A Royal Air Force Chinook helicopter dropped feed to thousands of farm animals stranded in huge snow drifts in Northern Ireland on Wednesday (March 27) as an agriculture crisis triggered by blizzards deepened.
Thousands of animals are feared dead, but the extent of the losses is still unclear as most of the missing livestock are buried below the thick blankets of snow that have enveloped parts of counties Antrim and Down, in Northern Ireland.
UK Department of Agriculture advisors have identified the areas where the animals are most at risk and have drafted resources to aid in the rescue - including the helicopter and softrack vehicles.
James McHenry is one farmer who has been affected, and said he had been contacted by the Department of Agriculture on Tuesday (March 26) night.
"The Department phoned me last night about nine o'clock and the guy in a helicopter said he'd seen approximately about a hundred sheep, but there's 300 plus in that particular area, so that means there's 200 possibly dead, buried or whatever," he said.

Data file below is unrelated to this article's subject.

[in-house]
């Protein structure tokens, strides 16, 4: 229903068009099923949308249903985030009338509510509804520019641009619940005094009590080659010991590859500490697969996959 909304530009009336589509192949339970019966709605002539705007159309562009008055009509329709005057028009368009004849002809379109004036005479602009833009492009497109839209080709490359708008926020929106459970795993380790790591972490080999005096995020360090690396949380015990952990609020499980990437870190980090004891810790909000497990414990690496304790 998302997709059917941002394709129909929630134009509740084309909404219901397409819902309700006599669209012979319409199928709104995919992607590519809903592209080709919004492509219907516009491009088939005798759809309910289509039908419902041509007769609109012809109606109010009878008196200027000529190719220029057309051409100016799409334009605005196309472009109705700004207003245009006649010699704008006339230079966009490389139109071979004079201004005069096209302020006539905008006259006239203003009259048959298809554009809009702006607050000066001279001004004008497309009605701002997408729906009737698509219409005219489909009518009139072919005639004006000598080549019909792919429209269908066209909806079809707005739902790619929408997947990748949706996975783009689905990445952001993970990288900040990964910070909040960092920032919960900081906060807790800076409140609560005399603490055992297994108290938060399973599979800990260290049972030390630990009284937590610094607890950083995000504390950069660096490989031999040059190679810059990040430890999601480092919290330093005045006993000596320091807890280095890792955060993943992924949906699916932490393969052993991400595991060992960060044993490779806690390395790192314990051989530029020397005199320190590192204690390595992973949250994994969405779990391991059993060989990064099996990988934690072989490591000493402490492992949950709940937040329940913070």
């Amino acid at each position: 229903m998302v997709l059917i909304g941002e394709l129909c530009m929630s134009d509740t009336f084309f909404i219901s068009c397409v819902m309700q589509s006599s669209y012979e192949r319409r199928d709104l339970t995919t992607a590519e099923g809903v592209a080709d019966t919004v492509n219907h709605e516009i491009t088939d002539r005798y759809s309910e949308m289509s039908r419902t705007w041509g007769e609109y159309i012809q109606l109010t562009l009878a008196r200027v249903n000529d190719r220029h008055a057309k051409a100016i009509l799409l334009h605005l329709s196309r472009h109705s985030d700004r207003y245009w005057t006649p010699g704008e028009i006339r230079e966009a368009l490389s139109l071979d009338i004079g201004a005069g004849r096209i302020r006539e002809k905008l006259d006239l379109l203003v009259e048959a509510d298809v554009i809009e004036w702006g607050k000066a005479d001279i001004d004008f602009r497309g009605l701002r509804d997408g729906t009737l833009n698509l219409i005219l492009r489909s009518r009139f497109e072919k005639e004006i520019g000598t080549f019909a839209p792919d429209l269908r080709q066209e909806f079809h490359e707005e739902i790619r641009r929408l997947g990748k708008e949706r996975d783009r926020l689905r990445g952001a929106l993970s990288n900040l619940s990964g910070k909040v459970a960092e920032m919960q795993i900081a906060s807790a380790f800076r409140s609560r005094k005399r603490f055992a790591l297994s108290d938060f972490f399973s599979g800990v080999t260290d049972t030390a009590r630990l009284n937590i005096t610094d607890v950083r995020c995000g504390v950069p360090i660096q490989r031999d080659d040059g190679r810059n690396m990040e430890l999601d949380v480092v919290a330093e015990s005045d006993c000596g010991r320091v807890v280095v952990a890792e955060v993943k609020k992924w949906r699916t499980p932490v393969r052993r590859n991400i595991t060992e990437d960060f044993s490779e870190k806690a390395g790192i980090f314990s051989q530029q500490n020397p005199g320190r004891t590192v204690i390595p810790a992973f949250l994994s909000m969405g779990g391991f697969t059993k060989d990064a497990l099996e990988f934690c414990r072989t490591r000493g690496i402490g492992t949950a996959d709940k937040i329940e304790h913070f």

The heavy snow damaged farm buildings as well as making the task of rescuing his stranded sheep hazardous.
"It will be quite difficult and it will take some type of overland vehicle," McHenry said.
Elaine McGarel, another local farmer, said that she had feed for her animals but that access to the stock had proven to be difficult.
She said it had been a huge relief to get help from the softrack vehicle.
"It's like manna from heaven. That's the best way to describe it, and I'm sure them sheep feel the exact same," she said.
The timing of the snowfall will be damaging for sheep farmers, coming at the height of the lambing season. The Ulster Farmer's Union predicts the monetary loss could rise to £3 million (4.5 million US dollars approx).
British Broadcaster the BBC reported that there was no end in sight to the wintery conditions in the Glens of Antrim area.